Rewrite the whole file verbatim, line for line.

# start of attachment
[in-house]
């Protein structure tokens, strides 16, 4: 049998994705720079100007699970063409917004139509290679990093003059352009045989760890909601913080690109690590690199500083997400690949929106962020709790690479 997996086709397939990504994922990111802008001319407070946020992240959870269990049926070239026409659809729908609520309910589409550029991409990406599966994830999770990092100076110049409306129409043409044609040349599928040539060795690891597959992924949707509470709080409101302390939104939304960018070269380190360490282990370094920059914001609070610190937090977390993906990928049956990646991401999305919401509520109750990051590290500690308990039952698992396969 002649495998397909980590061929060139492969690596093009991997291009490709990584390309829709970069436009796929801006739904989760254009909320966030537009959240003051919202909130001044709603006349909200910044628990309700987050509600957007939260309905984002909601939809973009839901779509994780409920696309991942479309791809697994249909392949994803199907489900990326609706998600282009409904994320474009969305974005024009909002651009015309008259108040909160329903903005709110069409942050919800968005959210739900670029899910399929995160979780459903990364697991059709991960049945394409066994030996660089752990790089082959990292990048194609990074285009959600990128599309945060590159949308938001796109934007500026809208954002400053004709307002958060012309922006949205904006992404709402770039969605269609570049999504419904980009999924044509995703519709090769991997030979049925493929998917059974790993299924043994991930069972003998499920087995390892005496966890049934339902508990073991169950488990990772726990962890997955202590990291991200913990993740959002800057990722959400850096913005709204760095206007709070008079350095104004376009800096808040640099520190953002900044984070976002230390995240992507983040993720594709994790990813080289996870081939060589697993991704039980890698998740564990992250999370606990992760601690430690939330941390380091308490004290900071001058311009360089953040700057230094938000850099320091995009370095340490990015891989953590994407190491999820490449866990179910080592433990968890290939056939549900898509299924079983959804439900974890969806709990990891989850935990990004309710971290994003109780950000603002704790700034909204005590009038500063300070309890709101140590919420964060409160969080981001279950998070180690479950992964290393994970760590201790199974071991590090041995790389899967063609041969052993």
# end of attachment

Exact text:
[in-house]
């Protein structure tokens, strides 16, 4: 049998994705720079100007699970063409917004139509290679990093003059352009045989760890909601913080690109690590690199500083997400690949929106962020709790690479 997996086709397939990504994922990111802008001319407070946020992240959870269990049926070239026409659809729908609520309910589409550029991409990406599966994830999770990092100076110049409306129409043409044609040349599928040539060795690891597959992924949707509470709080409101302390939104939304960018070269380190360490282990370094920059914001609070610190937090977390993906990928049956990646991401999305919401509520109750990051590290500690308990039952698992396969 002649495998397909980590061929060139492969690596093009991997291009490709990584390309829709970069436009796929801006739904989760254009909320966030537009959240003051919202909130001044709603006349909200910044628990309700987050509600957007939260309905984002909601939809973009839901779509994780409920696309991942479309791809697994249909392949994803199907489900990326609706998600282009409904994320474009969305974005024009909002651009015309008259108040909160329903903005709110069409942050919800968005959210739900670029899910399929995160979780459903990364697991059709991960049945394409066994030996660089752990790089082959990292990048194609990074285009959600990128599309945060590159949308938001796109934007500026809208954002400053004709307002958060012309922006949205904006992404709402770039969605269609570049999504419904980009999924044509995703519709090769991997030979049925493929998917059974790993299924043994991930069972003998499920087995390892005496966890049934339902508990073991169950488990990772726990962890997955202590990291991200913990993740959002800057990722959400850096913005709204760095206007709070008079350095104004376009800096808040640099520190953002900044984070976002230390995240992507983040993720594709994790990813080289996870081939060589697993991704039980890698998740564990992250999370606990992760601690430690939330941390380091308490004290900071001058311009360089953040700057230094938000850099320091995009370095340490990015891989953590994407190491999820490449866990179910080592433990968890290939056939549900898509299924079983959804439900974890969806709990990891989850935990990004309710971290994003109780950000603002704790700034909204005590009038500063300070309890709101140590919420964060409160969080981001279950998070180690479950992964290393994970760590201790199974071991590090041995790389899967063609041969052993």